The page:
eGO Cycle at gas station

I don't want to end this report on too much of a down note, though: I came up with a consolation prize a couple of weeks later. My daily commute is seven miles round trip, and since I'm usually too disorganized to catch the bus and too lazy to ride a bike (never mind that I could use the exercise!), I have been driving most days in my van, using just under one gasoline-gallon-equivalent (GGE) of CNG each day to haul two tons of metal with me. For several years I've been looking at electric scooters (20-25 MPH mopeds, usually with Vespa-like styling, not 10-15 MPH motorized skateboards like the Zappy that resemble a "Razor"), but the price tags started at $2500 and went up from there. Well, for the last couple of years eGO Vehicles has been making an electric moped that has been very well reviewed; they start at $1399, but recently they have been running a "back to school" sale with the price cut to $999, and they even have a few reconditioned factory and demo models (from the previous year) for $699, or half price! My wife and I calculated that, given my van's low around-town fuel economy (I have pushed 30 miles per GGE on the open road, but that's another story!), the scooter would pay for itself in two or three years, so I grabbed one and have been riding it most days since. Here it is parked at a local gasoline station, under a sign showing gas prices at historical highs, even worse than the peaks this spring and two years ago (not adjusted for inflation, but close to historical highs even accounting for that!). One of these could pay for itself even more quickly for you, if you're paying this kind of money instead of fifty cents less for CNG...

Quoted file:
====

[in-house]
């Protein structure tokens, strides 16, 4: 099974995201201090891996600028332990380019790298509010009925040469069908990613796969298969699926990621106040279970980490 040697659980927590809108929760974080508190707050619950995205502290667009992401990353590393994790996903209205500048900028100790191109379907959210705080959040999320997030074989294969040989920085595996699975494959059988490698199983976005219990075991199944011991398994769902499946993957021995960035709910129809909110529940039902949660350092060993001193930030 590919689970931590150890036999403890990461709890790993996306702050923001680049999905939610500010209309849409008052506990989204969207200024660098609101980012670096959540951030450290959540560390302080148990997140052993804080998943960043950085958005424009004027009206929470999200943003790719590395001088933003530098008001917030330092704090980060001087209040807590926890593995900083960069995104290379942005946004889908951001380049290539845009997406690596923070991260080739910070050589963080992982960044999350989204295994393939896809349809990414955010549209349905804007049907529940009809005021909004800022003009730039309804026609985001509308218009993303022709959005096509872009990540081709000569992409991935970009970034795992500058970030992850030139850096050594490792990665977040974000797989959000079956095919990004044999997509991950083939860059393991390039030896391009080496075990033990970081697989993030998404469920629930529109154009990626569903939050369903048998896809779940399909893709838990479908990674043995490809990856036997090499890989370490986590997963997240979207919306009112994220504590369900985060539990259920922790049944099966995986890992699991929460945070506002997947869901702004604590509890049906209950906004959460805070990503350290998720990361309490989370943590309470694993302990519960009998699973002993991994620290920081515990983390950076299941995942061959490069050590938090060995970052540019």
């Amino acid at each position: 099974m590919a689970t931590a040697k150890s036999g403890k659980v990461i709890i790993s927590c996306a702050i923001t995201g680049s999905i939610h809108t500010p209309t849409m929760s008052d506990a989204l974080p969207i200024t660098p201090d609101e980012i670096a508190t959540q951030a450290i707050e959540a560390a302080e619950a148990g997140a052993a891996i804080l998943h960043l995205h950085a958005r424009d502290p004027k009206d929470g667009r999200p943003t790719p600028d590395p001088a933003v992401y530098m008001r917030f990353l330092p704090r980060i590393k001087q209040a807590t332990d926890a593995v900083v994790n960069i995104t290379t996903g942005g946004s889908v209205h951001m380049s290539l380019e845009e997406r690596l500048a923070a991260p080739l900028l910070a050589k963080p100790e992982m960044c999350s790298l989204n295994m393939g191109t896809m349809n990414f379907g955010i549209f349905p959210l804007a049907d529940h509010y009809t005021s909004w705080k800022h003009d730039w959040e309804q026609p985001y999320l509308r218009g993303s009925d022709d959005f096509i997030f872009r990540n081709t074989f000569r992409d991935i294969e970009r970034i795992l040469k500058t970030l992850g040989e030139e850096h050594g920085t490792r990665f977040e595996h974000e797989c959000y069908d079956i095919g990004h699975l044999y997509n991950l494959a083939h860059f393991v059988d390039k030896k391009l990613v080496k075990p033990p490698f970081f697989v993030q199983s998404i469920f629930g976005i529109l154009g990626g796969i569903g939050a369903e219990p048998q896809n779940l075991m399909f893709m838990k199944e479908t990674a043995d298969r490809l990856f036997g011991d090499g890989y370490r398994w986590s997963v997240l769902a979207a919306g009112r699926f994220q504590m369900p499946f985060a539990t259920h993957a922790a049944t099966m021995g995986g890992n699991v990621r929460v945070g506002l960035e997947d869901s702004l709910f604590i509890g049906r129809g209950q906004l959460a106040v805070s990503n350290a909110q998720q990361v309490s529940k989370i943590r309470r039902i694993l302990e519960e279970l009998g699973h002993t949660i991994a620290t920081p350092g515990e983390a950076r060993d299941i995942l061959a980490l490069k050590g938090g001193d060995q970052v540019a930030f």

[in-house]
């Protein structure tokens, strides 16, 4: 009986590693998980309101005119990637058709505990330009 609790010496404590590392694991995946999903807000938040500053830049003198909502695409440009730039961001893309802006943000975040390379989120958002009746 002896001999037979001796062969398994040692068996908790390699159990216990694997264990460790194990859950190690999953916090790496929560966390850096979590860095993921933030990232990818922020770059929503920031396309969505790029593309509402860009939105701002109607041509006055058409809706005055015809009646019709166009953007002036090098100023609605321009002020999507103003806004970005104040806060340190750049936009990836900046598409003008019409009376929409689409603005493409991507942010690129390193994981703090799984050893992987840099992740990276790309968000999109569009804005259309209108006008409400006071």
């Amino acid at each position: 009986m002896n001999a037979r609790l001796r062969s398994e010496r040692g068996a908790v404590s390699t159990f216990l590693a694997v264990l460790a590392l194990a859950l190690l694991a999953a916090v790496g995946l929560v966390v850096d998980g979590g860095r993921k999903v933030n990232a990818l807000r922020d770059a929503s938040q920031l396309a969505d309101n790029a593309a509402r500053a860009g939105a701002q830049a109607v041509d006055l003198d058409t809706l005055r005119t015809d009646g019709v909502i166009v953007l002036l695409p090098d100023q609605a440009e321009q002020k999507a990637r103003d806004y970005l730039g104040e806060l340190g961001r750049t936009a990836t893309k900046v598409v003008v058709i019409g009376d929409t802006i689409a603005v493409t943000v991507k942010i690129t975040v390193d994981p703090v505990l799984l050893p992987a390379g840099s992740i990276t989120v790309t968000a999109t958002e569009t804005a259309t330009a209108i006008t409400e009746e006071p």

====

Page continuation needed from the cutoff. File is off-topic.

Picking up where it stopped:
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All content copyright 1998-2017 by Mark Looper, except as noted.

new 2 September 2003, revised 21 January 2006